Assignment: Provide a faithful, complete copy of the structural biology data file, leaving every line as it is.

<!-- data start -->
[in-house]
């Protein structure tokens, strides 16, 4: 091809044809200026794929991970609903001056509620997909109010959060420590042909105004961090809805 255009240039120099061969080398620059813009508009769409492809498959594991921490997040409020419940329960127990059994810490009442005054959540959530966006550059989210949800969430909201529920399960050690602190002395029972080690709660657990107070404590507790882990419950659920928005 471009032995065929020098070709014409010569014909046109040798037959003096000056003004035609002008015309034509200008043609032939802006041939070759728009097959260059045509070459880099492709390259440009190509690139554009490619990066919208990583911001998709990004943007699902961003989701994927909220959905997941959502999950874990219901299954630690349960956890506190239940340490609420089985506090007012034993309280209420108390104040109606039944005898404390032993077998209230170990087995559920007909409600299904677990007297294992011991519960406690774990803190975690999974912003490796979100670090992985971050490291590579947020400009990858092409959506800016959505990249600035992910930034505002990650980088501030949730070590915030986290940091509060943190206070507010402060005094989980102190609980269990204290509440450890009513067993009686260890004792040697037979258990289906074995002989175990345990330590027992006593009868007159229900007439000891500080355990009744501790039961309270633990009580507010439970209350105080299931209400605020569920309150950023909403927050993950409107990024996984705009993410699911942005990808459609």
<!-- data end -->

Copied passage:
[in-house]
């Protein structure tokens, strides 16, 4: 091809044809200026794929991970609903001056509620997909109010959060420590042909105004961090809805 255009240039120099061969080398620059813009508009769409492809498959594991921490997040409020419940329960127990059994810490009442005054959540959530966006550059989210949800969430909201529920399960050690602190002395029972080690709660657990107070404590507790882990419950659920928005 471009032995065929020098070709014409010569014909046109040798037959003096000056003004035609002008015309034509200008043609032939802006041939070759728009097959260059045509070459880099492709390259440009190509690139554009490619990066919208990583911001998709990004943007699902961003989701994927909220959905997941959502999950874990219901299954630690349960956890506190239940340490609420089985506090007012034993309280209420108390104040109606039944005898404390032993077998209230170990087995559920007909409600299904677990007297294992011991519960406690774990803190975690999974912003490796979100670090992985971050490291590579947020400009990858092409959506800016959505990249600035992910930034505002990650980088501030949730070590915030986290940091509060943190206070507010402060005094989980102190609980269990204290509440450890009513067993009686260890004792040697037979258990289906074995002989175990345990330590027992006593009868007159229900007439000891500080355990009744501790039961309270633990009580507010439970209350105080299931209400605020569920309150950023909403927050993950409107990024996984705009993410699911942005990808459609």